Catch Venus, Mars and the moon close together in the night sky

The brightest object in the night sky, the moon is shown flanked by three planets: Venus (below); Mars, just above the moon; and Jupiter (top), as seen in Portal, Arizona, December 6, 2015.

(CNN)Skywatchers are in for an (inter)stellar treat this week. Look up and you can gaze upon a dazzling view of Venus, Mars and the moon Monday and Tuesday nights, according to EarthSky.

Venus and Mars have been moving toward one another all weekend, culminating in their closest meeting during the early hours of Tuesday, July 13, around 3 a.m. ET. As seen from Earth, the planets will appear only half a degree -- or only a finger's width -- apart, according to NASA. This meeting of planets in the sky is referred to as a planetary conjunction.
This is just an illusion, of course, because the two planets are extremely far apart in reality.
    "Even during this conjunction, they will still be many millions of miles apart," said Giada Arney in a video on NASA's website. "But from our point of view here on Earth, they will appear to be close together." Arney is a research space scientist at NASA Goddard Space Flight Center and a deputy principal investigator of the upcoming DAVINCI+ mission to Venus. DAVINCI+ stands for Deep Atmosphere Venus Investigation of Noble gases, Chemistry, and Imaging Plus.
      Since this timing coincides with the young moon's return to the night sky, the conjunction of Venus and Mars will appear alongside a slim crescent moon that is only 10% illuminated.
      Most observers will be able to see the three celestial bodies both Monday and Tuesday evenings, according to NASA. Viewers can look west about 45 minutes after sunset to spot the event these nights, but it can be viewed through July 14 if there are clear skies.
      Venus, the closest to Earth and the brightest planet in the night sky, will appear very slightly above the red planet. Mars, planet of war, mythologically speaking, will be much smaller and dimmer in comparison to the glowing Venus, planet of love. First look for gleaming Venus, then shift your eyes slightly below for the smaller speck that is Mars.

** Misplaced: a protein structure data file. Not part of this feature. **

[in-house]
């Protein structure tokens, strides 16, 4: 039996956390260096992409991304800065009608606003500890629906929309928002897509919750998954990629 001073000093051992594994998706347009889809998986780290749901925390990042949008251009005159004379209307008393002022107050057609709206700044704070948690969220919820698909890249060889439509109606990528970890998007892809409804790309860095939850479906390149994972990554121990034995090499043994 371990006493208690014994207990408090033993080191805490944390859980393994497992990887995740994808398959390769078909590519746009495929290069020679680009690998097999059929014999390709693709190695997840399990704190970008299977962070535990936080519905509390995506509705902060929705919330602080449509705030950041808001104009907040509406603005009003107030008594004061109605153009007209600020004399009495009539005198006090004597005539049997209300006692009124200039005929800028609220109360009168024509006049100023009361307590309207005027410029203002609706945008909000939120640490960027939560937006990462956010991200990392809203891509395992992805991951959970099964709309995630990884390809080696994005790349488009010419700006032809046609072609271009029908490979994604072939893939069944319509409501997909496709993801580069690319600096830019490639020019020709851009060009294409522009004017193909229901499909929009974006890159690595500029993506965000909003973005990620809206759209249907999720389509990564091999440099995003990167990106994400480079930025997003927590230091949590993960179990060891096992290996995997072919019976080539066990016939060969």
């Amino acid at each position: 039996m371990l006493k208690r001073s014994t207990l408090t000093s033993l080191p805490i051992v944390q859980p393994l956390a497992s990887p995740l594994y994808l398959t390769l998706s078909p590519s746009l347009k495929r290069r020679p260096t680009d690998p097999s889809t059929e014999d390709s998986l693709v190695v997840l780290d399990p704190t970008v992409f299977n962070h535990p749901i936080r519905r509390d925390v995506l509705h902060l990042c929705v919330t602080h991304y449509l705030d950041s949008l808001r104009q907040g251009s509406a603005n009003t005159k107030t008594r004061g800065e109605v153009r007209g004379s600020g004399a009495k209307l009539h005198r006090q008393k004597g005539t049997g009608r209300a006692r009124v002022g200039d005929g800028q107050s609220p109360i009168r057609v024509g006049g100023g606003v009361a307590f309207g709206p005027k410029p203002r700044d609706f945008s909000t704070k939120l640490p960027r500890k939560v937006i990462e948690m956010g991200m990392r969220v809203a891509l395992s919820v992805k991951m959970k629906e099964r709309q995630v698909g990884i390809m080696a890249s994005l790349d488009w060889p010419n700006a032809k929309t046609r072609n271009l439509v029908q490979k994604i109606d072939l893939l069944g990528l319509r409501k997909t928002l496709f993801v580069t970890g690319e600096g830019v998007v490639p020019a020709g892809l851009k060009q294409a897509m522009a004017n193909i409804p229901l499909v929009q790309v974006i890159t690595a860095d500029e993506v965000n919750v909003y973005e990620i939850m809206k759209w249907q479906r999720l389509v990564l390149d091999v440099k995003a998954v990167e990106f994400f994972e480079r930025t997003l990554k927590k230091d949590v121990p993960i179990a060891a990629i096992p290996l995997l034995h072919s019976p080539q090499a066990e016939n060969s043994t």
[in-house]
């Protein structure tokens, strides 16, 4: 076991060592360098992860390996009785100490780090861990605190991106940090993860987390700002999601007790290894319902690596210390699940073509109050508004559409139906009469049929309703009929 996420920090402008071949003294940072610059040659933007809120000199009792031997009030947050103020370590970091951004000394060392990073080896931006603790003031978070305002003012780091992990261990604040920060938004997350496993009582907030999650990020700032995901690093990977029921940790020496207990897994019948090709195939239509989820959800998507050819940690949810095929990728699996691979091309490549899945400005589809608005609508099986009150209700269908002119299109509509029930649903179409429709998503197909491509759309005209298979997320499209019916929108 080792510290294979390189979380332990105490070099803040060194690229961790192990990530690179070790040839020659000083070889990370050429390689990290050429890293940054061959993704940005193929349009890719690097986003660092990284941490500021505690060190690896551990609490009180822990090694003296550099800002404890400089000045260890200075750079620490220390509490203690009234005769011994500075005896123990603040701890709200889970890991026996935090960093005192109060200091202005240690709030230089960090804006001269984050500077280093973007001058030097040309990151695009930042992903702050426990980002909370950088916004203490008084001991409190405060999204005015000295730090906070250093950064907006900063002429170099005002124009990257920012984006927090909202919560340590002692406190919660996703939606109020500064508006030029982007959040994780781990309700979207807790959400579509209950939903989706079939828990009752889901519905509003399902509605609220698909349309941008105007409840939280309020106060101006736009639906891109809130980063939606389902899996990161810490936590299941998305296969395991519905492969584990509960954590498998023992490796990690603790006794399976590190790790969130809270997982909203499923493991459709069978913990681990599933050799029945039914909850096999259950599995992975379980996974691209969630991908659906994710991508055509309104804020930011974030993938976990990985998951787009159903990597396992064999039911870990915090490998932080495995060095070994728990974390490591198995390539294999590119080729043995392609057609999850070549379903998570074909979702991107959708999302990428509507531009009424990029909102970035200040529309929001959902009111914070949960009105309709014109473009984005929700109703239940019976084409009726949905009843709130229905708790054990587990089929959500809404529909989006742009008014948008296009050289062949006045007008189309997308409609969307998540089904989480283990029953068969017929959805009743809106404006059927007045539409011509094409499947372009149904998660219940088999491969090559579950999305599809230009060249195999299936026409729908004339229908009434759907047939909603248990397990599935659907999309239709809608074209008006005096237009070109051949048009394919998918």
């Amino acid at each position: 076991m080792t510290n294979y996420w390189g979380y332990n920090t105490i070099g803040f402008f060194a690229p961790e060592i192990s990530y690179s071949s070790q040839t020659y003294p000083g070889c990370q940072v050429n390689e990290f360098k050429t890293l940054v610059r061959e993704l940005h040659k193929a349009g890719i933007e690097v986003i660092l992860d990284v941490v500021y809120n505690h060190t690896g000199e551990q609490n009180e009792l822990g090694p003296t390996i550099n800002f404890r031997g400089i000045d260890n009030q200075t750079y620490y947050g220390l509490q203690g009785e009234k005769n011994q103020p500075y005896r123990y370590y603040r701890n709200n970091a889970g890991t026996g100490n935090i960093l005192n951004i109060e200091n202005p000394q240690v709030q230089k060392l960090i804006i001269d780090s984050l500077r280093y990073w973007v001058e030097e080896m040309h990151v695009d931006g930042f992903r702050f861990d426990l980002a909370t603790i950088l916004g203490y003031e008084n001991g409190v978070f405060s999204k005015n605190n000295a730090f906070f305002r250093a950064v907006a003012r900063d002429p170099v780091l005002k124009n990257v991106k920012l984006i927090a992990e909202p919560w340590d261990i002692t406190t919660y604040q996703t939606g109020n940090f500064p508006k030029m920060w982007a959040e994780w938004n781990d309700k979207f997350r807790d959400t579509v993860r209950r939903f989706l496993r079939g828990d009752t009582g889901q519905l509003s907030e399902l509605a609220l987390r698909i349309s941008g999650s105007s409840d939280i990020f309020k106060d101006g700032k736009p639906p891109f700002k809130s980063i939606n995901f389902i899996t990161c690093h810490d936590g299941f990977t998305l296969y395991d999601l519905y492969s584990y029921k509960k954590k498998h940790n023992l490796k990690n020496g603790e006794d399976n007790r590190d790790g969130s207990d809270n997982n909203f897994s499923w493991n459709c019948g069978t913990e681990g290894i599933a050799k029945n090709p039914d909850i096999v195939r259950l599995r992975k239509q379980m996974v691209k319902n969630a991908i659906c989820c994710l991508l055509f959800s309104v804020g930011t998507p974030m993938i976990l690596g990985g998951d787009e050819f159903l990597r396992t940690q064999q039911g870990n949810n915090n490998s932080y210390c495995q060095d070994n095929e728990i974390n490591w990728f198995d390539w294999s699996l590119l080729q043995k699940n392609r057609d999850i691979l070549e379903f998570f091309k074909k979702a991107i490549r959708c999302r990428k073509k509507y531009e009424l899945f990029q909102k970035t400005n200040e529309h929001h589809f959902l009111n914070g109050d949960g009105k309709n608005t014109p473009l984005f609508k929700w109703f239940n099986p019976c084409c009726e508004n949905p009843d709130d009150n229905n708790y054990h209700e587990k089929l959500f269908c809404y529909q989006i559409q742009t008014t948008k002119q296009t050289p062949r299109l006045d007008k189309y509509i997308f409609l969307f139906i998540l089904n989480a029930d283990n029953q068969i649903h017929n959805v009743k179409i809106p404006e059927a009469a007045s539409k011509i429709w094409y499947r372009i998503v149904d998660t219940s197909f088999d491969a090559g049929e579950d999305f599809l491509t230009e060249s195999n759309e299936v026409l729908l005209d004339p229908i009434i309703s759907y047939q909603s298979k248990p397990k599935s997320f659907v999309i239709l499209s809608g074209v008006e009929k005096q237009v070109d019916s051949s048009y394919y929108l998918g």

Venus and Mars are both in the night sky in July, slowly approaching and eventually passing one another. Venus started the month below Mars and is moving up and away from the setting sun as the red planet drops and approaches the setting sun.
        The red planet is most visible at the start of July and becomes more difficult to spot as the month comes and goes, according to EarthSky. You likely won't see it at all come August. Venus, however, will remain in the evening sky for the rest of the year, reaching its greatest brightness on December 4 along with the new moon.
        The conjunction is just one of the spectacular events you can catch in the night sky this year. Here is what else you can look forward to in 2021.

        Full moons

        Typical of a normal year, 2021 has 12 full moons. (There were 13 full moons last year, two of which were in October.)
        Here are all of the full moons remaining this year and their names, according to The Old Farmer's Almanac:
        July 23 -- buck moon
        August 22 -- sturgeon moon
        September 20 -- harvest moon
        October 20 -- hunter's moon
        November 19 -- beaver moon
        December 18 -- cold moon
        Be sure to check for the other names of these moons as well, attributed to their respective Native American tribes.

        Meteor showers